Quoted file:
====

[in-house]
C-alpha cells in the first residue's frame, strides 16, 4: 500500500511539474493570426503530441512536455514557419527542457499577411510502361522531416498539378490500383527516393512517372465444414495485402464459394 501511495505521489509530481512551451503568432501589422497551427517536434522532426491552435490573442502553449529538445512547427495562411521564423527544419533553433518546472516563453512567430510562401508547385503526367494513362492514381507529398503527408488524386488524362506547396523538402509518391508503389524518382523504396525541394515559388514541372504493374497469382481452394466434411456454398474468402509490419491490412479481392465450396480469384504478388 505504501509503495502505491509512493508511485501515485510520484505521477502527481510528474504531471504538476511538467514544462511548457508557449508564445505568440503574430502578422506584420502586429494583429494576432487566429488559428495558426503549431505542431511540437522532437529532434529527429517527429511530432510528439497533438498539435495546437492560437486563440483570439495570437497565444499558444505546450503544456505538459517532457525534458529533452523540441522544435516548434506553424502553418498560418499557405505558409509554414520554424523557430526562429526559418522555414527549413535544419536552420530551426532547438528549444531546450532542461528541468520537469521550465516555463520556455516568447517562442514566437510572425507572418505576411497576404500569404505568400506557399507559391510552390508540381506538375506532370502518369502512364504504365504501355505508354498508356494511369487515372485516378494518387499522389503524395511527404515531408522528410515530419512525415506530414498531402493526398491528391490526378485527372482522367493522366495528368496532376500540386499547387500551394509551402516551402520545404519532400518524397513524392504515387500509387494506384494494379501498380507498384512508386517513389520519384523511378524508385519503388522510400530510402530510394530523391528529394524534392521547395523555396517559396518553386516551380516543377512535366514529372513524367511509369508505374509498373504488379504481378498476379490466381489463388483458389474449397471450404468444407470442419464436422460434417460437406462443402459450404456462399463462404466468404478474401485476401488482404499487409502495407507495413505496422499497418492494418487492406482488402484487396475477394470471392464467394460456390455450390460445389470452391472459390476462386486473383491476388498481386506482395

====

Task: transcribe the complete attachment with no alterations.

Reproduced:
[in-house]
C-alpha cells in the first residue's frame, strides 16, 4: 500500500511539474493570426503530441512536455514557419527542457499577411510502361522531416498539378490500383527516393512517372465444414495485402464459394 501511495505521489509530481512551451503568432501589422497551427517536434522532426491552435490573442502553449529538445512547427495562411521564423527544419533553433518546472516563453512567430510562401508547385503526367494513362492514381507529398503527408488524386488524362506547396523538402509518391508503389524518382523504396525541394515559388514541372504493374497469382481452394466434411456454398474468402509490419491490412479481392465450396480469384504478388 505504501509503495502505491509512493508511485501515485510520484505521477502527481510528474504531471504538476511538467514544462511548457508557449508564445505568440503574430502578422506584420502586429494583429494576432487566429488559428495558426503549431505542431511540437522532437529532434529527429517527429511530432510528439497533438498539435495546437492560437486563440483570439495570437497565444499558444505546450503544456505538459517532457525534458529533452523540441522544435516548434506553424502553418498560418499557405505558409509554414520554424523557430526562429526559418522555414527549413535544419536552420530551426532547438528549444531546450532542461528541468520537469521550465516555463520556455516568447517562442514566437510572425507572418505576411497576404500569404505568400506557399507559391510552390508540381506538375506532370502518369502512364504504365504501355505508354498508356494511369487515372485516378494518387499522389503524395511527404515531408522528410515530419512525415506530414498531402493526398491528391490526378485527372482522367493522366495528368496532376500540386499547387500551394509551402516551402520545404519532400518524397513524392504515387500509387494506384494494379501498380507498384512508386517513389520519384523511378524508385519503388522510400530510402530510394530523391528529394524534392521547395523555396517559396518553386516551380516543377512535366514529372513524367511509369508505374509498373504488379504481378498476379490466381489463388483458389474449397471450404468444407470442419464436422460434417460437406462443402459450404456462399463462404466468404478474401485476401488482404499487409502495407507495413505496422499497418492494418487492406482488402484487396475477394470471392464467394460456390455450390460445389470452391472459390476462386486473383491476388498481386506482395